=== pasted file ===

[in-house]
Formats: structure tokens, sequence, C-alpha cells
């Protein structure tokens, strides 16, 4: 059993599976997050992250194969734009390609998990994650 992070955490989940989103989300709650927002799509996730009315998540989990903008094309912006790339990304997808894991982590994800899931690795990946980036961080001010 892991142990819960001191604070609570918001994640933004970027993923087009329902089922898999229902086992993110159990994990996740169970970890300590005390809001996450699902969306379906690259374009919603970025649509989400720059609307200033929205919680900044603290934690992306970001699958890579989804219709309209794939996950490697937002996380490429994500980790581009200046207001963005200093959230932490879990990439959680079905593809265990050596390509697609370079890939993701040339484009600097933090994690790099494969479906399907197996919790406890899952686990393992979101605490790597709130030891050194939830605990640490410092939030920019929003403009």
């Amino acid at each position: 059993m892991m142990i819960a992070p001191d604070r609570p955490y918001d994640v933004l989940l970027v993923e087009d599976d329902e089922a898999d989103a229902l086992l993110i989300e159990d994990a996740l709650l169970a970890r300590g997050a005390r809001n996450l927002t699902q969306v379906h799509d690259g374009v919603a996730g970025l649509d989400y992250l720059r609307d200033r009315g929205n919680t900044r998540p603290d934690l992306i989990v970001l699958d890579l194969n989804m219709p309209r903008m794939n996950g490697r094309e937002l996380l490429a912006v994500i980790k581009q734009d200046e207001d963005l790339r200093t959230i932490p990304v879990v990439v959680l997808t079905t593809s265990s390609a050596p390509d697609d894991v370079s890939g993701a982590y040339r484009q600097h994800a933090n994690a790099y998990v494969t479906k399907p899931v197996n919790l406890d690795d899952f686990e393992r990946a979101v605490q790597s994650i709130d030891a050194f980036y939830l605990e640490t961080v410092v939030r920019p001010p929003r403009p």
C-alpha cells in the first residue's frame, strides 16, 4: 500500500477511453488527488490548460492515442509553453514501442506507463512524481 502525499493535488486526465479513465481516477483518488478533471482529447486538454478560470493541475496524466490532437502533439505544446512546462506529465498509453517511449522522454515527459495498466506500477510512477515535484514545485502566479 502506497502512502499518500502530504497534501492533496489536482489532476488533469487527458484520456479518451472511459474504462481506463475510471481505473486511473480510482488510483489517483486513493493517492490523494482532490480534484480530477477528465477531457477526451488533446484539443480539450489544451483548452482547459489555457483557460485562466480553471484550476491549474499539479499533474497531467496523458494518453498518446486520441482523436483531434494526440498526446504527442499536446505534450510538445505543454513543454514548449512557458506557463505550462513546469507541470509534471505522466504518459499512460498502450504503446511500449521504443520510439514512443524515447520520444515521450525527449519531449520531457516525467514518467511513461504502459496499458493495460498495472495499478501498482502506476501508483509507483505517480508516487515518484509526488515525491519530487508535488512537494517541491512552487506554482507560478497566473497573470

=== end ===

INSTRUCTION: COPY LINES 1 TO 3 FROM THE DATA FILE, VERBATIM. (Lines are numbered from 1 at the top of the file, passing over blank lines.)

[in-house]
Formats: structure tokens, sequence, C-alpha cells
């Protein structure tokens, strides 16, 4: 059993599976997050992250194969734009390609998990994650 992070955490989940989103989300709650927002799509996730009315998540989990903008094309912006790339990304997808894991982590994800899931690795990946980036961080001010 892991142990819960001191604070609570918001994640933004970027993923087009329902089922898999229902086992993110159990994990996740169970970890300590005390809001996450699902969306379906690259374009919603970025649509989400720059609307200033929205919680900044603290934690992306970001699958890579989804219709309209794939996950490697937002996380490429994500980790581009200046207001963005200093959230932490879990990439959680079905593809265990050596390509697609370079890939993701040339484009600097933090994690790099494969479906399907197996919790406890899952686990393992979101605490790597709130030891050194939830605990640490410092939030920019929003403009």